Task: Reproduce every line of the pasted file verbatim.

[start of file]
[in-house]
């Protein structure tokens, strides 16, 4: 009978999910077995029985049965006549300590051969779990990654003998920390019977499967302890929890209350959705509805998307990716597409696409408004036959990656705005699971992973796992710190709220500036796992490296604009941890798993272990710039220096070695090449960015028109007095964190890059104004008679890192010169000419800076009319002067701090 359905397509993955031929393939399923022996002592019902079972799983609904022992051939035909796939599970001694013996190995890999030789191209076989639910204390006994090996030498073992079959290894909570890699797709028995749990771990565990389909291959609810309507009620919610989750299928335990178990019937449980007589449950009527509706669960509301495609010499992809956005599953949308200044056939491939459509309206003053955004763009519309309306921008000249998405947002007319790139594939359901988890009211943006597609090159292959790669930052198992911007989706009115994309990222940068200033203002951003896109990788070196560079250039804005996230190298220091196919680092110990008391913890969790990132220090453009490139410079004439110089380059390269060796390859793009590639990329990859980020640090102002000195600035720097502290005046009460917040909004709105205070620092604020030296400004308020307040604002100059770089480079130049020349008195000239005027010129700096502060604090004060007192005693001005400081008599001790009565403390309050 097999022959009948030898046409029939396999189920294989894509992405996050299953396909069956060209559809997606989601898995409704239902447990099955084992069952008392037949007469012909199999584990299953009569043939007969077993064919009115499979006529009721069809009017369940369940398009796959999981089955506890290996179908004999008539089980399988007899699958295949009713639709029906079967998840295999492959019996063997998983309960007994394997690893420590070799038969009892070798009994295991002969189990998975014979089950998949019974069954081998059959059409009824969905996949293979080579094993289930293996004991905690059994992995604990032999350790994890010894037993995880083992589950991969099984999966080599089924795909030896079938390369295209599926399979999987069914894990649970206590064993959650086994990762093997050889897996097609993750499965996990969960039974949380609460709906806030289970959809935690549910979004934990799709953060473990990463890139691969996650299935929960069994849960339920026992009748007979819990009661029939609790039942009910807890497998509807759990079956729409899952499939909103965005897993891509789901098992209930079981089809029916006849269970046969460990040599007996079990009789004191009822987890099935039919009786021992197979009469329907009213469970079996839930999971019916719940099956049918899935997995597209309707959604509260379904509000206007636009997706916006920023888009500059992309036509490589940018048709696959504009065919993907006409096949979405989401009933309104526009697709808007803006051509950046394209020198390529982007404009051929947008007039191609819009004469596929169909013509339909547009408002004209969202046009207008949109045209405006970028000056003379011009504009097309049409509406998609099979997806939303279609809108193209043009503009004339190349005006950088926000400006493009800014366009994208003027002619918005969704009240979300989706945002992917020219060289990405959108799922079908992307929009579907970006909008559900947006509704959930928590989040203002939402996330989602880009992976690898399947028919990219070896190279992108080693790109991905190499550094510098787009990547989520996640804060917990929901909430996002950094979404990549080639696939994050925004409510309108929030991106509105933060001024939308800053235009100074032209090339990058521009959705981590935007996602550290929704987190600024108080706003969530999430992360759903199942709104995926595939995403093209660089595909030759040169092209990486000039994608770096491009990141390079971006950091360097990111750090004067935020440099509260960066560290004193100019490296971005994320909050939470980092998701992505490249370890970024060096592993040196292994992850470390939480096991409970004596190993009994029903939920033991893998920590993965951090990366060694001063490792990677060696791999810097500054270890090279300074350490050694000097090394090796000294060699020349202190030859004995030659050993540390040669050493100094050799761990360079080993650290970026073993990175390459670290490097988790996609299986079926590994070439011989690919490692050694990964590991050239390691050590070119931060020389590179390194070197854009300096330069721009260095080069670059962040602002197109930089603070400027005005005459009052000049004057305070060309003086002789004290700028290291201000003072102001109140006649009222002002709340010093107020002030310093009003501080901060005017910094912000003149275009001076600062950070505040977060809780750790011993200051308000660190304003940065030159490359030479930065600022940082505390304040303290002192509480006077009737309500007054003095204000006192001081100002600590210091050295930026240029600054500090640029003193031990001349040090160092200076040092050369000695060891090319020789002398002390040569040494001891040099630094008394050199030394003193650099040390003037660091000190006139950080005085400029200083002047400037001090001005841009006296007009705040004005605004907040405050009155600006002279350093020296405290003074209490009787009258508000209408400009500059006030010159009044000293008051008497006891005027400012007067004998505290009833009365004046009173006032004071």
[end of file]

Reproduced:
[in-house]
């Protein structure tokens, strides 16, 4: 009978999910077995029985049965006549300590051969779990990654003998920390019977499967302890929890209350959705509805998307990716597409696409408004036959990656705005699971992973796992710190709220500036796992490296604009941890798993272990710039220096070695090449960015028109007095964190890059104004008679890192010169000419800076009319002067701090 359905397509993955031929393939399923022996002592019902079972799983609904022992051939035909796939599970001694013996190995890999030789191209076989639910204390006994090996030498073992079959290894909570890699797709028995749990771990565990389909291959609810309507009620919610989750299928335990178990019937449980007589449950009527509706669960509301495609010499992809956005599953949308200044056939491939459509309206003053955004763009519309309306921008000249998405947002007319790139594939359901988890009211943006597609090159292959790669930052198992911007989706009115994309990222940068200033203002951003896109990788070196560079250039804005996230190298220091196919680092110990008391913890969790990132220090453009490139410079004439110089380059390269060796390859793009590639990329990859980020640090102002000195600035720097502290005046009460917040909004709105205070620092604020030296400004308020307040604002100059770089480079130049020349008195000239005027010129700096502060604090004060007192005693001005400081008599001790009565403390309050 097999022959009948030898046409029939396999189920294989894509992405996050299953396909069956060209559809997606989601898995409704239902447990099955084992069952008392037949007469012909199999584990299953009569043939007969077993064919009115499979006529009721069809009017369940369940398009796959999981089955506890290996179908004999008539089980399988007899699958295949009713639709029906079967998840295999492959019996063997998983309960007994394997690893420590070799038969009892070798009994295991002969189990998975014979089950998949019974069954081998059959059409009824969905996949293979080579094993289930293996004991905690059994992995604990032999350790994890010894037993995880083992589950991969099984999966080599089924795909030896079938390369295209599926399979999987069914894990649970206590064993959650086994990762093997050889897996097609993750499965996990969960039974949380609460709906806030289970959809935690549910979004934990799709953060473990990463890139691969996650299935929960069994849960339920026992009748007979819990009661029939609790039942009910807890497998509807759990079956729409899952499939909103965005897993891509789901098992209930079981089809029916006849269970046969460990040599007996079990009789004191009822987890099935039919009786021992197979009469329907009213469970079996839930999971019916719940099956049918899935997995597209309707959604509260379904509000206007636009997706916006920023888009500059992309036509490589940018048709696959504009065919993907006409096949979405989401009933309104526009697709808007803006051509950046394209020198390529982007404009051929947008007039191609819009004469596929169909013509339909547009408002004209969202046009207008949109045209405006970028000056003379011009504009097309049409509406998609099979997806939303279609809108193209043009503009004339190349005006950088926000400006493009800014366009994208003027002619918005969704009240979300989706945002992917020219060289990405959108799922079908992307929009579907970006909008559900947006509704959930928590989040203002939402996330989602880009992976690898399947028919990219070896190279992108080693790109991905190499550094510098787009990547989520996640804060917990929901909430996002950094979404990549080639696939994050925004409510309108929030991106509105933060001024939308800053235009100074032209090339990058521009959705981590935007996602550290929704987190600024108080706003969530999430992360759903199942709104995926595939995403093209660089595909030759040169092209990486000039994608770096491009990141390079971006950091360097990111750090004067935020440099509260960066560290004193100019490296971005994320909050939470980092998701992505490249370890970024060096592993040196292994992850470390939480096991409970004596190993009994029903939920033991893998920590993965951090990366060694001063490792990677060696791999810097500054270890090279300074350490050694000097090394090796000294060699020349202190030859004995030659050993540390040669050493100094050799761990360079080993650290970026073993990175390459670290490097988790996609299986079926590994070439011989690919490692050694990964590991050239390691050590070119931060020389590179390194070197854009300096330069721009260095080069670059962040602002197109930089603070400027005005005459009052000049004057305070060309003086002789004290700028290291201000003072102001109140006649009222002002709340010093107020002030310093009003501080901060005017910094912000003149275009001076600062950070505040977060809780750790011993200051308000660190304003940065030159490359030479930065600022940082505390304040303290002192509480006077009737309500007054003095204000006192001081100002600590210091050295930026240029600054500090640029003193031990001349040090160092200076040092050369000695060891090319020789002398002390040569040494001891040099630094008394050199030394003193650099040390003037660091000190006139950080005085400029200083002047400037001090001005841009006296007009705040004005605004907040405050009155600006002279350093020296405290003074209490009787009258508000209408400009500059006030010159009044000293008051008497006891005027400012007067004998505290009833009365004046009173006032004071």